As a result, there were many death reports (you can refer to the list on Data for Myanmar) and hundreds of villagers became homeless as they had to flee their homes. The military junta burns houses for various purposes. Junta soldiers attack villages, use villagers as human shields to locate local PDFs, and loot livestock and other civilian property before setting them on fire.

Not only houses but also civilian property such as cars were burned in Myawaddy and Kawkareik to disrupt the transport of food and other goods across the country. Residents of Myanmar are urged not to use highways due to ongoing clashes between military juntas and anti-coup forces. The junta shows no mercy to anyone living in Myanmar. Putting yourself in the shoes of the owners of those burnt houses for a second is unbearably difficult. There are no words to fully describe the misery in the hearts of these people.

NUG Department of Justice Investigating Alleged PDF Crimes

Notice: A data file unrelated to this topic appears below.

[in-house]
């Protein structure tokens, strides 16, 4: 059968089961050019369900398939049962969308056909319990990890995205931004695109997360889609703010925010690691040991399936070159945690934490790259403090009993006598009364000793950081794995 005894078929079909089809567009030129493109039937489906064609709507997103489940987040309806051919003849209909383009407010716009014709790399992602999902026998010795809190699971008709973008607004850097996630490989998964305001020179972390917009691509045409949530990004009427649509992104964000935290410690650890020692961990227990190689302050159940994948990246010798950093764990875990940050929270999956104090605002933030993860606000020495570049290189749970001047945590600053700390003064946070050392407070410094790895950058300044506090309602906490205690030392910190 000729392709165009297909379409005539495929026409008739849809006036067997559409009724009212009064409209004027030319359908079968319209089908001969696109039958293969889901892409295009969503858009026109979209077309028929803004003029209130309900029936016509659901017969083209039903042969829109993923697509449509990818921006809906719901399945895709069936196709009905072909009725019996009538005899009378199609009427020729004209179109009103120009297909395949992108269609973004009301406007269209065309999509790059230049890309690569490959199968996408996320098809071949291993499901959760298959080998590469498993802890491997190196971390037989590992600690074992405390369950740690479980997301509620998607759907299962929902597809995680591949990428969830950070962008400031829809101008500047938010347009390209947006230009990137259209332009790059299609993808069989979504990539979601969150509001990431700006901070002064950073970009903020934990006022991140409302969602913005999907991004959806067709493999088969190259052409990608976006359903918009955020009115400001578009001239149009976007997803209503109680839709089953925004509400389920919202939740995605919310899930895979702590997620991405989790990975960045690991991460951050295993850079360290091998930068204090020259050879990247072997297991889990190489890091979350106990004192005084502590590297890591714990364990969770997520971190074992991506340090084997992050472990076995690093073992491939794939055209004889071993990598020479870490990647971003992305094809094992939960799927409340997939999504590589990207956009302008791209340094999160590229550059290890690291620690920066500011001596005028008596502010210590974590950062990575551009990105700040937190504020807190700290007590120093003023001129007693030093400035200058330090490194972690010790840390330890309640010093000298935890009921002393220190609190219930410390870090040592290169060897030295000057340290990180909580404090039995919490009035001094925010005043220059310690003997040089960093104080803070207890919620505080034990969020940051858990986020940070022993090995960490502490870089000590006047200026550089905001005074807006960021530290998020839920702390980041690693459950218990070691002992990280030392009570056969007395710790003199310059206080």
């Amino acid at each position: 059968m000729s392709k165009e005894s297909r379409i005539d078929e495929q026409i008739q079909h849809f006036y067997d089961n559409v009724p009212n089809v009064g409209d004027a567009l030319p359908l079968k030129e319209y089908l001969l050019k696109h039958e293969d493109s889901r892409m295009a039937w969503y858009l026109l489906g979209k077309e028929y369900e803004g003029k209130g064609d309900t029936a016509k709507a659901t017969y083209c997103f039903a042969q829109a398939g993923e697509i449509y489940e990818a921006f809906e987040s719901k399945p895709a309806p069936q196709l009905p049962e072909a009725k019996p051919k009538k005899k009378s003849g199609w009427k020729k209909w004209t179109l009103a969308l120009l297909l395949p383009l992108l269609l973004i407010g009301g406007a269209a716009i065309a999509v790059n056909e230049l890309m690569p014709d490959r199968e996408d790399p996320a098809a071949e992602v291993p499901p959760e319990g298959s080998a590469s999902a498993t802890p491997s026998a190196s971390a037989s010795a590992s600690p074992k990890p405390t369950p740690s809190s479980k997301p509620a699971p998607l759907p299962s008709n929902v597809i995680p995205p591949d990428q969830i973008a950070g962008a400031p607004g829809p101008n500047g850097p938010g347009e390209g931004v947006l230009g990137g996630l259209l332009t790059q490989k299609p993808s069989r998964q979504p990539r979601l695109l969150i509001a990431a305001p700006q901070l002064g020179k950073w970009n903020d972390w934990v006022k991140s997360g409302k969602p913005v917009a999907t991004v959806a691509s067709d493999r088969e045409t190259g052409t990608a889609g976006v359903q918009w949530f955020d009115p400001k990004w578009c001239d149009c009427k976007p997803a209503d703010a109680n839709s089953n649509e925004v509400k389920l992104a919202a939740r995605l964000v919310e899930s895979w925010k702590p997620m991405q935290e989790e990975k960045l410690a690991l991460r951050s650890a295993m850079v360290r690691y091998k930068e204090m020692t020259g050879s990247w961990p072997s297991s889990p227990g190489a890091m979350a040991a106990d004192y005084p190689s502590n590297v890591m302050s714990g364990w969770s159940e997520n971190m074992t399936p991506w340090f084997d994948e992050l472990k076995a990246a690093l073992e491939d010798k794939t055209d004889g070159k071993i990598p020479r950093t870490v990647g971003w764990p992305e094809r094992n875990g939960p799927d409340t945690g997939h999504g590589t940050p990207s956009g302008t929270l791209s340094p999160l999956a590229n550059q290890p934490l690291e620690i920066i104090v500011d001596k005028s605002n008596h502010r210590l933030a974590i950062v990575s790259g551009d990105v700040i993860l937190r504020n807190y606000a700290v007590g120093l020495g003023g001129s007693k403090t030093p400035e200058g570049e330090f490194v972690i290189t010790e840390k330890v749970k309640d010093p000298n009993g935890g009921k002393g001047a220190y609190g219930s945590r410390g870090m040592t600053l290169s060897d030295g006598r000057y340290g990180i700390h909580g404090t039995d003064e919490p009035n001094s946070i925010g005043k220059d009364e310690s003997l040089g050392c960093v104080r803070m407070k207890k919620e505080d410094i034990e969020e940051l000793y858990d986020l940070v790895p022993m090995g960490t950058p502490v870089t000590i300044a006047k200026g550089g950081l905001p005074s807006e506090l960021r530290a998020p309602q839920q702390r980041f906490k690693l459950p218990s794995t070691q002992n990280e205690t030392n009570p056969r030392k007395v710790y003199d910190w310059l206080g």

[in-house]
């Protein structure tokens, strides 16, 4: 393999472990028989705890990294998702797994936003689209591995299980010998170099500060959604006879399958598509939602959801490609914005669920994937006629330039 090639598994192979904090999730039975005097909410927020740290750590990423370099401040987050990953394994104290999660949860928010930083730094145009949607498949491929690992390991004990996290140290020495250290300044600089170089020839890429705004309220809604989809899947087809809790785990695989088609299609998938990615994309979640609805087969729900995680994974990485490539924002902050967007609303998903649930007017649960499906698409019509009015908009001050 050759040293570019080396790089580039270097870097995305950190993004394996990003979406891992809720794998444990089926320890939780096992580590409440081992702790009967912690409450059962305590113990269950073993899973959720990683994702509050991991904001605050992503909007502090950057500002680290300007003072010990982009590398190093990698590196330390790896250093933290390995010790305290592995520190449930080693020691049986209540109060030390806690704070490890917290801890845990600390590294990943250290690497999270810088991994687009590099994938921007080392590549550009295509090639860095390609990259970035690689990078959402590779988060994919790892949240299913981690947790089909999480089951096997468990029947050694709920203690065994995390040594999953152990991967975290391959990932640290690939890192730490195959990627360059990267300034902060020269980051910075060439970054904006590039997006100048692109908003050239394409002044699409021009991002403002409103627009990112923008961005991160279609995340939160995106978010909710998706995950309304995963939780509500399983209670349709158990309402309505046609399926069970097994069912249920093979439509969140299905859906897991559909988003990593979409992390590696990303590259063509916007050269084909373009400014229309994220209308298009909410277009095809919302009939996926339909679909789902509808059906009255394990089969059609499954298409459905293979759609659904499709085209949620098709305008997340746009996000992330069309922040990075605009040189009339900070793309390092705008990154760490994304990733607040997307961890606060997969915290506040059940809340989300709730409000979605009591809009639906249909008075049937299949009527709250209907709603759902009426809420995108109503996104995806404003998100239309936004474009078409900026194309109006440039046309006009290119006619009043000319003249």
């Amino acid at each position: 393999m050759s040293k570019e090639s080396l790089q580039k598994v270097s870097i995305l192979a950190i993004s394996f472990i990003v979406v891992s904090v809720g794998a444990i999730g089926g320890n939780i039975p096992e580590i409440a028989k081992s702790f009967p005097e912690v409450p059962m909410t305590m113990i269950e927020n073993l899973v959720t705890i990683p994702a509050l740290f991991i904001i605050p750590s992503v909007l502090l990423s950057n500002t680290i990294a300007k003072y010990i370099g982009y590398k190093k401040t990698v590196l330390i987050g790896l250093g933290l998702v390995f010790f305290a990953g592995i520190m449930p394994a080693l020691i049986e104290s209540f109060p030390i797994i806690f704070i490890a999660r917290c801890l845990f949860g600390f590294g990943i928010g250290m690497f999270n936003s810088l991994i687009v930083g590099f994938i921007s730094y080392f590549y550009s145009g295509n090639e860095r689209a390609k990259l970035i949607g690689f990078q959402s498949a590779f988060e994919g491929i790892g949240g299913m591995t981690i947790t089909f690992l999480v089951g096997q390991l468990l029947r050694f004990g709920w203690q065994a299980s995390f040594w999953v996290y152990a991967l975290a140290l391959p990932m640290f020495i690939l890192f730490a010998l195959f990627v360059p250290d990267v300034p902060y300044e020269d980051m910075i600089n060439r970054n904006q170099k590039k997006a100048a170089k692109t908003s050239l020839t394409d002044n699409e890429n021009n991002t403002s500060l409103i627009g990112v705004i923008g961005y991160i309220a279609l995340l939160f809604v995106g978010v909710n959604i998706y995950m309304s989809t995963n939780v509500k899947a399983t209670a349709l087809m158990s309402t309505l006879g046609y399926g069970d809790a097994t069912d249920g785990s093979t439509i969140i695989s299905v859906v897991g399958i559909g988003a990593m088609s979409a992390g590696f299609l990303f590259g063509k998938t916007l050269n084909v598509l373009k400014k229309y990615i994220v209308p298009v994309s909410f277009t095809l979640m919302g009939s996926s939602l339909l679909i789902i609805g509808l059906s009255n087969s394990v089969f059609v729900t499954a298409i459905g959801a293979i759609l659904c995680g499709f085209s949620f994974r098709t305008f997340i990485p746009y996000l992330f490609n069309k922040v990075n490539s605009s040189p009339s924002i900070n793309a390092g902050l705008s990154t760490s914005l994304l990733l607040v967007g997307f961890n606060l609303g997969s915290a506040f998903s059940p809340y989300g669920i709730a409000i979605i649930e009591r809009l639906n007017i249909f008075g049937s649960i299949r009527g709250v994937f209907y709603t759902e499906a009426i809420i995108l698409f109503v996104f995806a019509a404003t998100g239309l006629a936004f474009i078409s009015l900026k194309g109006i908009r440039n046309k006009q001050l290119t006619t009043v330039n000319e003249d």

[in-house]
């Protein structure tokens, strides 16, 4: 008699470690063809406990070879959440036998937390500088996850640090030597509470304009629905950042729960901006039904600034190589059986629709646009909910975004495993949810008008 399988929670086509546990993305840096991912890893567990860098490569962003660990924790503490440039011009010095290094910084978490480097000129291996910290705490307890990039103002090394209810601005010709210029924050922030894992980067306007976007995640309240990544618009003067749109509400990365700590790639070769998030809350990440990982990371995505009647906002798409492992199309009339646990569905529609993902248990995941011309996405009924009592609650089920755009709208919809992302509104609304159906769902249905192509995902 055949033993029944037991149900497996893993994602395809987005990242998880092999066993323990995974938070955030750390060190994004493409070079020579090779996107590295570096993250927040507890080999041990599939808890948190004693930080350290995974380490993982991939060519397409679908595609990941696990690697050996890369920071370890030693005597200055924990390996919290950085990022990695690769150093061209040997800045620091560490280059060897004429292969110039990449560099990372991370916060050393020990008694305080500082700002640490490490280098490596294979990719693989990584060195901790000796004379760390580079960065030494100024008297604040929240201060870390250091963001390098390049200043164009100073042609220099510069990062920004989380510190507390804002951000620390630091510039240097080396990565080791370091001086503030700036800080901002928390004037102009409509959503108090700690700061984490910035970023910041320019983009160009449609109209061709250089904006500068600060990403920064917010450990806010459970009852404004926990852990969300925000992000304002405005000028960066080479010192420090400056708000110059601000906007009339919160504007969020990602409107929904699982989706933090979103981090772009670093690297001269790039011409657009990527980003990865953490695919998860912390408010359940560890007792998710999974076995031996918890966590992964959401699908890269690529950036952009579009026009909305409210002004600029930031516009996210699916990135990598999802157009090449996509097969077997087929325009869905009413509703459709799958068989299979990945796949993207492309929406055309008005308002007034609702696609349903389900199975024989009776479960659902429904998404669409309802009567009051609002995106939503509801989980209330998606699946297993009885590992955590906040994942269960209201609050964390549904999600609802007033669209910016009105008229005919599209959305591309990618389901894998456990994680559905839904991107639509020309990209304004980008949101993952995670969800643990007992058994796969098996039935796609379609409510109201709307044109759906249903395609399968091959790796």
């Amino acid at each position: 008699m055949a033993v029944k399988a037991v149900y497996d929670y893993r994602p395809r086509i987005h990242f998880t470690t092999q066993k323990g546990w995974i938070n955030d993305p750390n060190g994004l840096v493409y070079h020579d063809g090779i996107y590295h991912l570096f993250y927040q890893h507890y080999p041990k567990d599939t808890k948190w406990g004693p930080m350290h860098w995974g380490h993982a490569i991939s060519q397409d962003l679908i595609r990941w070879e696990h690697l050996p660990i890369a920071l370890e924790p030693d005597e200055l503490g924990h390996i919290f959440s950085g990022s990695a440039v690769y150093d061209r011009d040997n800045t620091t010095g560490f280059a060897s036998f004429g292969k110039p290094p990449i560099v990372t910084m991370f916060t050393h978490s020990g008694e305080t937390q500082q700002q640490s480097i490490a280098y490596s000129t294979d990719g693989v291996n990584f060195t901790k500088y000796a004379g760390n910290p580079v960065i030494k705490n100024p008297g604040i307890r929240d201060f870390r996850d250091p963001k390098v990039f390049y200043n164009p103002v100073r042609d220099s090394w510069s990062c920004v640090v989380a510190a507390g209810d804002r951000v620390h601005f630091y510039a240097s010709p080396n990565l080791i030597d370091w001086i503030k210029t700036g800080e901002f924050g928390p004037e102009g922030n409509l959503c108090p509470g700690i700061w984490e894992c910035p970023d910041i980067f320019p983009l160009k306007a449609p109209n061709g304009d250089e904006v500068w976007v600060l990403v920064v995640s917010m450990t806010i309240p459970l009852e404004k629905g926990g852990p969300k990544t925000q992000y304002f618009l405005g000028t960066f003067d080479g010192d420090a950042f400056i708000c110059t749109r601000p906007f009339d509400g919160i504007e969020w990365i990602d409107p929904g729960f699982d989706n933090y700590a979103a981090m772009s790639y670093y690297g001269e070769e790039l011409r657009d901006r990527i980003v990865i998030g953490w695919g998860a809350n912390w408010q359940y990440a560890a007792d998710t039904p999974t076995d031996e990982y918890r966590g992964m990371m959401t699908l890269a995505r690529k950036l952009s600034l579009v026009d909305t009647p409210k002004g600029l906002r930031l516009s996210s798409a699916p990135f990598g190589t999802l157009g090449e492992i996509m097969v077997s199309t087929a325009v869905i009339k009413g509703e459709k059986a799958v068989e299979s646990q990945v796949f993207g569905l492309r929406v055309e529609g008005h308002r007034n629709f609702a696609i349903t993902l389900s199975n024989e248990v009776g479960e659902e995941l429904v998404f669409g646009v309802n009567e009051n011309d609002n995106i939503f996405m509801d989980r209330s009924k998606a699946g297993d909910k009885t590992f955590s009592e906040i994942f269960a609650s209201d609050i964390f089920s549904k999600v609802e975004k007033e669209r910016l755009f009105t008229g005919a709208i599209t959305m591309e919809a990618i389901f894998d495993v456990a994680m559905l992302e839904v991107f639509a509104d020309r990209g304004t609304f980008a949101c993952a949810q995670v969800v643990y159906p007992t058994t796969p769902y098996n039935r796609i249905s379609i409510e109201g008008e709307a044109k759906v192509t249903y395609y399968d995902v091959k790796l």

The Ministry of Justice of the national unity “shadow” government (civilian government) is investigating the NUG’s Ministry of Military Affairs. The Ministry of Justice and the Ministry of Military Affairs have formed a commission to investigate charges against some PDF soldiers in Sagaing Division for the arbitrary killing of innocent civilians that occurred in November 2021.

The Ministry of Justice reported that there were attempts to cover up these incidents and General Than Mani, a PDF leader in the region, confessed that such incidents could have happened due to the actions of some other members of the PDF and he said he would take responsibility if they were found guilty by the ministry.

At the beginning of this incident, the NUG proved that the NUG itself would not accept any type of war crime in times of conflict and the NUG promised to improve the education of all leaders and comrades of the PDF on the war crimes, the code of conduct for combatants and relevant international rules and regulations.